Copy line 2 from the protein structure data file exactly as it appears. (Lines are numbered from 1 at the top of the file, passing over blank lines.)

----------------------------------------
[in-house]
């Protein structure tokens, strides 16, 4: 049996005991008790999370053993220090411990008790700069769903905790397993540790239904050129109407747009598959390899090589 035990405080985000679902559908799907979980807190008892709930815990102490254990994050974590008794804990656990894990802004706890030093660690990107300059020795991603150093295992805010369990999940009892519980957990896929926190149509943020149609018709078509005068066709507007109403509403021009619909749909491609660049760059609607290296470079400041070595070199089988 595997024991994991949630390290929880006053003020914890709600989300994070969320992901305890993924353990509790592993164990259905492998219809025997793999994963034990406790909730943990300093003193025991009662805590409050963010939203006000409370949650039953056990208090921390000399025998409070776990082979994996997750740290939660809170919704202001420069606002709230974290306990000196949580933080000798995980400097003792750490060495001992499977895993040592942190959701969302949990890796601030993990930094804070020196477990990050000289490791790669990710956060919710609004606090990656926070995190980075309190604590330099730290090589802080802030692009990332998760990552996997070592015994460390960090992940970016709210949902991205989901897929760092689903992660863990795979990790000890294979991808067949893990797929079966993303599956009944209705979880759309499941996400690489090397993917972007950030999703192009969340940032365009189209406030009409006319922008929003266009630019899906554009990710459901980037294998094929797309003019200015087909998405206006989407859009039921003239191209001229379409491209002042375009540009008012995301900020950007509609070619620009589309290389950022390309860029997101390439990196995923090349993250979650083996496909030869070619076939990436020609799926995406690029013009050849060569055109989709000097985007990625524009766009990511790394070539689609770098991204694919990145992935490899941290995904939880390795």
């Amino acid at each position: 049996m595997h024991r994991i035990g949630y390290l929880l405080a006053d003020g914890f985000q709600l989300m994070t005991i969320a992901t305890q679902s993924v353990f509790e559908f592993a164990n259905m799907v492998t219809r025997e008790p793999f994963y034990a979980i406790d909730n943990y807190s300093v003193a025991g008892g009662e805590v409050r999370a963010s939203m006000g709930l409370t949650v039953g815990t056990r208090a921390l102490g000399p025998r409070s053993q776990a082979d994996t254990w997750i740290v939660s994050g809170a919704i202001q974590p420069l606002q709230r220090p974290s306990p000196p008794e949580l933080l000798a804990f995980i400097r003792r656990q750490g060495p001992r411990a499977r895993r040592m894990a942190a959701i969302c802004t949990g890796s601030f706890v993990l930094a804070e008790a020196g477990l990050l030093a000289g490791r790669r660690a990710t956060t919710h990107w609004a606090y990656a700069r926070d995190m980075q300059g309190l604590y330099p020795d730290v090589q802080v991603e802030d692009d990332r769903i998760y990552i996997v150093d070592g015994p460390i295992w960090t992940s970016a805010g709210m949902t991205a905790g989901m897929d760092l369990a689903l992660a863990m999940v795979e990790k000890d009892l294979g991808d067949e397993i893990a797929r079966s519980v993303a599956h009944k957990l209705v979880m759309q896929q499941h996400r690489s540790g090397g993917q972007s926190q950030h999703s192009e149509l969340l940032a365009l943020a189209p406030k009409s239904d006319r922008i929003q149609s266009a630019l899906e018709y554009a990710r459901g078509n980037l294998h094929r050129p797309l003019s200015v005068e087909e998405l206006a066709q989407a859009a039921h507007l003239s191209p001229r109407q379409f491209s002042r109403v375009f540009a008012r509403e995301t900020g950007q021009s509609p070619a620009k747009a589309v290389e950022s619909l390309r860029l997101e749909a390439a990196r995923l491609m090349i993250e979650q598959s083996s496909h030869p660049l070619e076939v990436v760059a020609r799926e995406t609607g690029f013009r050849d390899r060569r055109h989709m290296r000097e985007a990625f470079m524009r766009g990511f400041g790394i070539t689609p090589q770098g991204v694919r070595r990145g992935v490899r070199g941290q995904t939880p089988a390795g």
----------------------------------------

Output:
């Protein structure tokens, strides 16, 4: 049996005991008790999370053993220090411990008790700069769903905790397993540790239904050129109407747009598959390899090589 035990405080985000679902559908799907979980807190008892709930815990102490254990994050974590008794804990656990894990802004706890030093660690990107300059020795991603150093295992805010369990999940009892519980957990896929926190149509943020149609018709078509005068066709507007109403509403021009619909749909491609660049760059609607290296470079400041070595070199089988 595997024991994991949630390290929880006053003020914890709600989300994070969320992901305890993924353990509790592993164990259905492998219809025997793999994963034990406790909730943990300093003193025991009662805590409050963010939203006000409370949650039953056990208090921390000399025998409070776990082979994996997750740290939660809170919704202001420069606002709230974290306990000196949580933080000798995980400097003792750490060495001992499977895993040592942190959701969302949990890796601030993990930094804070020196477990990050000289490791790669990710956060919710609004606090990656926070995190980075309190604590330099730290090589802080802030692009990332998760990552996997070592015994460390960090992940970016709210949902991205989901897929760092689903992660863990795979990790000890294979991808067949893990797929079966993303599956009944209705979880759309499941996400690489090397993917972007950030999703192009969340940032365009189209406030009409006319922008929003266009630019899906554009990710459901980037294998094929797309003019200015087909998405206006989407859009039921003239191209001229379409491209002042375009540009008012995301900020950007509609070619620009589309290389950022390309860029997101390439990196995923090349993250979650083996496909030869070619076939990436020609799926995406690029013009050849060569055109989709000097985007990625524009766009990511790394070539689609770098991204694919990145992935490899941290995904939880390795």